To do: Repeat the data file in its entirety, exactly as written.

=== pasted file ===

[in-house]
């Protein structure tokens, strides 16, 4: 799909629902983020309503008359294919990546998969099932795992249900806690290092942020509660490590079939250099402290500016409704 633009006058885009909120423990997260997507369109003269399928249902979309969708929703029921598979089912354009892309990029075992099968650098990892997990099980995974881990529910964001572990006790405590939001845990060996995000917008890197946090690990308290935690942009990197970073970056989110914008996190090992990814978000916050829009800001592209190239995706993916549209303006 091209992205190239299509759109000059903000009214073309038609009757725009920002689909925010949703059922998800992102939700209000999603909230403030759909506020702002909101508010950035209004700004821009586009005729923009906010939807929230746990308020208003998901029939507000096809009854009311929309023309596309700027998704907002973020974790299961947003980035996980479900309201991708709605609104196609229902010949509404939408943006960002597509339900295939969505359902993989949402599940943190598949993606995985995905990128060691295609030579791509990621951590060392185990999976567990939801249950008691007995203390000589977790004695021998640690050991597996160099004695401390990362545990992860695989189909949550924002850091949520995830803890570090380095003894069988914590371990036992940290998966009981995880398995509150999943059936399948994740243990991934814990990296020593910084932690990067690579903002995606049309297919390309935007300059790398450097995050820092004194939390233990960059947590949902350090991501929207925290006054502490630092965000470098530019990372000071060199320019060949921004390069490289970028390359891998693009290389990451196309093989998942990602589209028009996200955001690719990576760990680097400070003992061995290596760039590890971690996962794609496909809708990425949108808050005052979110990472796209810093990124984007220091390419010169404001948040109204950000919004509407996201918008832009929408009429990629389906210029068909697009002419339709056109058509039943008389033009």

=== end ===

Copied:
[in-house]
């Protein structure tokens, strides 16, 4: 799909629902983020309503008359294919990546998969099932795992249900806690290092942020509660490590079939250099402290500016409704 633009006058885009909120423990997260997507369109003269399928249902979309969708929703029921598979089912354009892309990029075992099968650098990892997990099980995974881990529910964001572990006790405590939001845990060996995000917008890197946090690990308290935690942009990197970073970056989110914008996190090992990814978000916050829009800001592209190239995706993916549209303006 091209992205190239299509759109000059903000009214073309038609009757725009920002689909925010949703059922998800992102939700209000999603909230403030759909506020702002909101508010950035209004700004821009586009005729923009906010939807929230746990308020208003998901029939507000096809009854009311929309023309596309700027998704907002973020974790299961947003980035996980479900309201991708709605609104196609229902010949509404939408943006960002597509339900295939969505359902993989949402599940943190598949993606995985995905990128060691295609030579791509990621951590060392185990999976567990939801249950008691007995203390000589977790004695021998640690050991597996160099004695401390990362545990992860695989189909949550924002850091949520995830803890570090380095003894069988914590371990036992940290998966009981995880398995509150999943059936399948994740243990991934814990990296020593910084932690990067690579903002995606049309297919390309935007300059790398450097995050820092004194939390233990960059947590949902350090991501929207925290006054502490630092965000470098530019990372000071060199320019060949921004390069490289970028390359891998693009290389990451196309093989998942990602589209028009996200955001690719990576760990680097400070003992061995290596760039590890971690996962794609496909809708990425949108808050005052979110990472796209810093990124984007220091390419010169404001948040109204950000919004509407996201918008832009929408009429990629389906210029068909697009002419339709056109058509039943008389033009």